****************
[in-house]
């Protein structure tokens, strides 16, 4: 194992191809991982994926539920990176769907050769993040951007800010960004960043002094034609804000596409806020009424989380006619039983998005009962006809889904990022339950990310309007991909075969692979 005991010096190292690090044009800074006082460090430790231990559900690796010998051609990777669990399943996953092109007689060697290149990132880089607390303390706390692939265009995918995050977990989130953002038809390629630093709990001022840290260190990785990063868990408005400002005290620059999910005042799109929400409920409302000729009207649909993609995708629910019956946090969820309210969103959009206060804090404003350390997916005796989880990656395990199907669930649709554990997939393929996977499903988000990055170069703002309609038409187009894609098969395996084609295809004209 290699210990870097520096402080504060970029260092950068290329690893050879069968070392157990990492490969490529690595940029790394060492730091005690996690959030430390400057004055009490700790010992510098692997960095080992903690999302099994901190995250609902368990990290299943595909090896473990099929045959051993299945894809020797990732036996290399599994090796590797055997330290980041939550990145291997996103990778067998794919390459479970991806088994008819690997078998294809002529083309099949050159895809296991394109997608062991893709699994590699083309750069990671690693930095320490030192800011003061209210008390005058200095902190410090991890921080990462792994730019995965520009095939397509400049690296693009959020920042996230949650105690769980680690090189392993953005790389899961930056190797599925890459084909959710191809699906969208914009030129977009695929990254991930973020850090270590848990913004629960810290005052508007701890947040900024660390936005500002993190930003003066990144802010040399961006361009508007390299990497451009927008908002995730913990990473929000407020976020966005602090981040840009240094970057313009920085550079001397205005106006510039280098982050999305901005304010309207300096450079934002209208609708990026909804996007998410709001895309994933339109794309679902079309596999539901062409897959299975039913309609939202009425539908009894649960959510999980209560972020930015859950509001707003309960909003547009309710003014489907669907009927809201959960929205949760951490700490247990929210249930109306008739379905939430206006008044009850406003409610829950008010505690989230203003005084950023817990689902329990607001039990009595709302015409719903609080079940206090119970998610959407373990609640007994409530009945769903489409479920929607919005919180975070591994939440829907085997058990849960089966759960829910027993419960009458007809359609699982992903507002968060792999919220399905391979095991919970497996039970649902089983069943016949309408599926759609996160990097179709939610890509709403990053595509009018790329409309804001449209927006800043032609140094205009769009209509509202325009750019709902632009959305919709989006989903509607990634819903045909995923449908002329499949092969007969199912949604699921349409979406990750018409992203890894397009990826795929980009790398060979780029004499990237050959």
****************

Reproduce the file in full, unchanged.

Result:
[in-house]
């Protein structure tokens, strides 16, 4: 194992191809991982994926539920990176769907050769993040951007800010960004960043002094034609804000596409806020009424989380006619039983998005009962006809889904990022339950990310309007991909075969692979 005991010096190292690090044009800074006082460090430790231990559900690796010998051609990777669990399943996953092109007689060697290149990132880089607390303390706390692939265009995918995050977990989130953002038809390629630093709990001022840290260190990785990063868990408005400002005290620059999910005042799109929400409920409302000729009207649909993609995708629910019956946090969820309210969103959009206060804090404003350390997916005796989880990656395990199907669930649709554990997939393929996977499903988000990055170069703002309609038409187009894609098969395996084609295809004209 290699210990870097520096402080504060970029260092950068290329690893050879069968070392157990990492490969490529690595940029790394060492730091005690996690959030430390400057004055009490700790010992510098692997960095080992903690999302099994901190995250609902368990990290299943595909090896473990099929045959051993299945894809020797990732036996290399599994090796590797055997330290980041939550990145291997996103990778067998794919390459479970991806088994008819690997078998294809002529083309099949050159895809296991394109997608062991893709699994590699083309750069990671690693930095320490030192800011003061209210008390005058200095902190410090991890921080990462792994730019995965520009095939397509400049690296693009959020920042996230949650105690769980680690090189392993953005790389899961930056190797599925890459084909959710191809699906969208914009030129977009695929990254991930973020850090270590848990913004629960810290005052508007701890947040900024660390936005500002993190930003003066990144802010040399961006361009508007390299990497451009927008908002995730913990990473929000407020976020966005602090981040840009240094970057313009920085550079001397205005106006510039280098982050999305901005304010309207300096450079934002209208609708990026909804996007998410709001895309994933339109794309679902079309596999539901062409897959299975039913309609939202009425539908009894649960959510999980209560972020930015859950509001707003309960909003547009309710003014489907669907009927809201959960929205949760951490700490247990929210249930109306008739379905939430206006008044009850406003409610829950008010505690989230203003005084950023817990689902329990607001039990009595709302015409719903609080079940206090119970998610959407373990609640007994409530009945769903489409479920929607919005919180975070591994939440829907085997058990849960089966759960829910027993419960009458007809359609699982992903507002968060792999919220399905391979095991919970497996039970649902089983069943016949309408599926759609996160990097179709939610890509709403990053595509009018790329409309804001449209927006800043032609140094205009769009209509509202325009750019709902632009959305919709989006989903509607990634819903045909995923449908002329499949092969007969199912949604699921349409979406990750018409992203890894397009990826795929980009790398060979780029004499990237050959």